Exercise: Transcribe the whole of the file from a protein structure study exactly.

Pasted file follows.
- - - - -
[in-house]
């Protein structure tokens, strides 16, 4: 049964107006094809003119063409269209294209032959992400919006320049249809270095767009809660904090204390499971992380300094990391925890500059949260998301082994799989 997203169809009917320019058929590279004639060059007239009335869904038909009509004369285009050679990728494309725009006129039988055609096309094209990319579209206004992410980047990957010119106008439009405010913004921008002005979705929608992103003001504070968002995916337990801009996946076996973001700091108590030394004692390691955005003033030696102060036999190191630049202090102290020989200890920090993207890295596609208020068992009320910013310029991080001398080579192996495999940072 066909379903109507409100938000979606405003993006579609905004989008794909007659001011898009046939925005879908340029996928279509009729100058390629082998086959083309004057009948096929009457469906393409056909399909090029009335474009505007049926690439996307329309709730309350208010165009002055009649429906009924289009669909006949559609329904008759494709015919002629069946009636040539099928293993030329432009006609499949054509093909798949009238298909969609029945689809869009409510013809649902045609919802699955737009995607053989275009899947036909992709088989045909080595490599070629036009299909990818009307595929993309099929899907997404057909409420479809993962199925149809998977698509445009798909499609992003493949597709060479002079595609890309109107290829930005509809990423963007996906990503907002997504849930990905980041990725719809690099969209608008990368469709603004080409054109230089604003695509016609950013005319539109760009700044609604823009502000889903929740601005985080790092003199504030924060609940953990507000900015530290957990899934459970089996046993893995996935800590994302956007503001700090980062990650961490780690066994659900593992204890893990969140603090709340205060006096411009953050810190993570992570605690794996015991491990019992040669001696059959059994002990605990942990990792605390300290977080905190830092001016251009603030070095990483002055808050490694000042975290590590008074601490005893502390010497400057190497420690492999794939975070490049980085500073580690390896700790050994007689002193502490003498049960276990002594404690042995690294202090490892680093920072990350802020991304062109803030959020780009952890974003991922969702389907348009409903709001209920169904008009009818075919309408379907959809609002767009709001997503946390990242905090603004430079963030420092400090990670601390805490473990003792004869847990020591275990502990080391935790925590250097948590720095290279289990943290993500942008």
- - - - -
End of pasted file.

[in-house]
């Protein structure tokens, strides 16, 4: 049964107006094809003119063409269209294209032959992400919006320049249809270095767009809660904090204390499971992380300094990391925890500059949260998301082994799989 997203169809009917320019058929590279004639060059007239009335869904038909009509004369285009050679990728494309725009006129039988055609096309094209990319579209206004992410980047990957010119106008439009405010913004921008002005979705929608992103003001504070968002995916337990801009996946076996973001700091108590030394004692390691955005003033030696102060036999190191630049202090102290020989200890920090993207890295596609208020068992009320910013310029991080001398080579192996495999940072 066909379903109507409100938000979606405003993006579609905004989008794909007659001011898009046939925005879908340029996928279509009729100058390629082998086959083309004057009948096929009457469906393409056909399909090029009335474009505007049926690439996307329309709730309350208010165009002055009649429906009924289009669909006949559609329904008759494709015919002629069946009636040539099928293993030329432009006609499949054509093909798949009238298909969609029945689809869009409510013809649902045609919802699955737009995607053989275009899947036909992709088989045909080595490599070629036009299909990818009307595929993309099929899907997404057909409420479809993962199925149809998977698509445009798909499609992003493949597709060479002079595609890309109107290829930005509809990423963007996906990503907002997504849930990905980041990725719809690099969209608008990368469709603004080409054109230089604003695509016609950013005319539109760009700044609604823009502000889903929740601005985080790092003199504030924060609940953990507000900015530290957990899934459970089996046993893995996935800590994302956007503001700090980062990650961490780690066994659900593992204890893990969140603090709340205060006096411009953050810190993570992570605690794996015991491990019992040669001696059959059994002990605990942990990792605390300290977080905190830092001016251009603030070095990483002055808050490694000042975290590590008074601490005893502390010497400057190497420690492999794939975070490049980085500073580690390896700790050994007689002193502490003498049960276990002594404690042995690294202090490892680093920072990350802020991304062109803030959020780009952890974003991922969702389907348009409903709001209920169904008009009818075919309408379907959809609002767009709001997503946390990242905090603004430079963030420092400090990670601390805490473990003792004869847990020591275990502990080391935790925590250097948590720095290279289990943290993500942008």